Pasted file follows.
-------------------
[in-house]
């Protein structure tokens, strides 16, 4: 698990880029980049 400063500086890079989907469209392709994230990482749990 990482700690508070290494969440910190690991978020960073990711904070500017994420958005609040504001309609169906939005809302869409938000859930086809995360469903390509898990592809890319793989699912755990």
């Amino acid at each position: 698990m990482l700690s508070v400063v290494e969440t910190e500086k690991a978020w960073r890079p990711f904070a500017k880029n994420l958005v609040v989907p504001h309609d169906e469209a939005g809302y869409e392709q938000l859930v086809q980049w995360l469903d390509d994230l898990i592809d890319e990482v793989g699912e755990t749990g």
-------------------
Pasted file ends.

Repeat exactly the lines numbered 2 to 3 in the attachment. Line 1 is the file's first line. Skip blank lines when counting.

């Protein structure tokens, strides 16, 4: 698990880029980049 400063500086890079989907469209392709994230990482749990 990482700690508070290494969440910190690991978020960073990711904070500017994420958005609040504001309609169906939005809302869409938000859930086809995360469903390509898990592809890319793989699912755990």
């Amino acid at each position: 698990m990482l700690s508070v400063v290494e969440t910190e500086k690991a978020w960073r890079p990711f904070a500017k880029n994420l958005v609040v989907p504001h309609d169906e469209a939005g809302y869409e392709q938000l859930v086809q980049w995360l469903d390509d994230l898990i592809d890319e990482v793989g699912e755990t749990g």